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Middle East faces shortage of finance, accounting professionals

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Robert Half report reveals expat recruitment still preferred strategy for finding skilled staff

February 23, 2014 2:36 by



As the Middle East region is witnessing growth across sectors, companies are looking to hire more finance professionals that can direct strategic development. However, there is a definite lack of professionals with the right mix of skills and local awareness, according to the 2014 Middle East Salary Guide, which was released last month by recruitment consultancy, Robert Half.

The report notes that functional areas where it can be challenging to find skilled workers include financial management and control, accounting, accounts payable and receivable, tax and treasury, and business or financial analysis.

“Approximately 84 per cent of HR directors tell us that it’s a challenge to find skilled and professional-level employees, and the need to hire niche specialists with the requisite skills and experience to deliver growth strategies exacerbates this,” says James Sayer, director for the Middle East region at Robert Half.

He adds: “[Companies] are looking for a mix of solid education, experience and technical skills, supplemented with effective soft skills, such as collaboration and communication capabilities, as well as a strong sense of commerciality. Arabic-speaking professionals, who have worked abroad and, yet, know the local landscape and business culture, are particularly sought after.”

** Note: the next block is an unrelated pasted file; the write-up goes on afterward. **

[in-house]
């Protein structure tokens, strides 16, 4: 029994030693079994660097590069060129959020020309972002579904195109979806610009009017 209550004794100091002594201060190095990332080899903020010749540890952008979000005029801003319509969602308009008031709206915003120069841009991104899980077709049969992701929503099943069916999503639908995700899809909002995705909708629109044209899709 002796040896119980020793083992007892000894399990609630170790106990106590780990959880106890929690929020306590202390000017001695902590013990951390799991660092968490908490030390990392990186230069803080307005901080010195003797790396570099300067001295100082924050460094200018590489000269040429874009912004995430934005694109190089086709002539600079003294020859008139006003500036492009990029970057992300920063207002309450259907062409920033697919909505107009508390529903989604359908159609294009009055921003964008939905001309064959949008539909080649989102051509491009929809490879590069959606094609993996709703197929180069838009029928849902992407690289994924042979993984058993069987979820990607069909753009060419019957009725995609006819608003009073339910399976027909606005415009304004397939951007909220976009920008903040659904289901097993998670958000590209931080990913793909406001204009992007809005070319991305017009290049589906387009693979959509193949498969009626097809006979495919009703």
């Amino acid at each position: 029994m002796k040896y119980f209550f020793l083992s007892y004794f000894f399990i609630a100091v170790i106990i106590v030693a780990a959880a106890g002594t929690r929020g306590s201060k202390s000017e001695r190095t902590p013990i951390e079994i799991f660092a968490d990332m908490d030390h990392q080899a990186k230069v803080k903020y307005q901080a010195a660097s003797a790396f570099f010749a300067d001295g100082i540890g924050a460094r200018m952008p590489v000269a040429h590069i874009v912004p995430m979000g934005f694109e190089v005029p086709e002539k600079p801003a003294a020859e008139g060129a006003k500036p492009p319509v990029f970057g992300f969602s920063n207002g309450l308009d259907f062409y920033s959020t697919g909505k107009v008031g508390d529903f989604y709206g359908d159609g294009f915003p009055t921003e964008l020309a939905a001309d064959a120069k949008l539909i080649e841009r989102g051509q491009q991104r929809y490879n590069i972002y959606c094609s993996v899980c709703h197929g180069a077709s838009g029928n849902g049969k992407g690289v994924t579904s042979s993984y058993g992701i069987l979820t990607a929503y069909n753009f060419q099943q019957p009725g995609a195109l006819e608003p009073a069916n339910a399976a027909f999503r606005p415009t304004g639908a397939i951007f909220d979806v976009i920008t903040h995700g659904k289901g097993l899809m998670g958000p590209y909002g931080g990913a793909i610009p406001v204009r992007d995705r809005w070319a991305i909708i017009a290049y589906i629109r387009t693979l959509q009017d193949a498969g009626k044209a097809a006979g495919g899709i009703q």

When it comes to hiring practices, most firms still opt for expat recruitment, looking to countries, such as the UK. However, keeping in line with the standards in other markets, employers realise that they no longer need to offer a full-service ‘expat package’, since tax benefits prove sufficient motivation for expatriates.

The average salary range for an assistant accountant is between $35,000 and $66,500 depending on the size of the company, marking a four per cent to five per cent increase from salaries offered in 2013. Meanwhile, financial analysts can earn between $62,500 and $102,500 (approximately 4.2 per cent to 4.5 per cent increase from last year).

Earlier in January, Robert Half reported that 37 per cent of CFOs are expecting hiring increases in the sector, with the key driver being new projects or initiatives (57 per cent), followed by products of service expansion (54 per cent) and domestic business growth (43 per cent).

Other areas of demand include project and programme managers or service delivery management professionals for the IT sector, while learning and development officers, and talent managers are some of the roles that companies are seeking to fill on the HR front.



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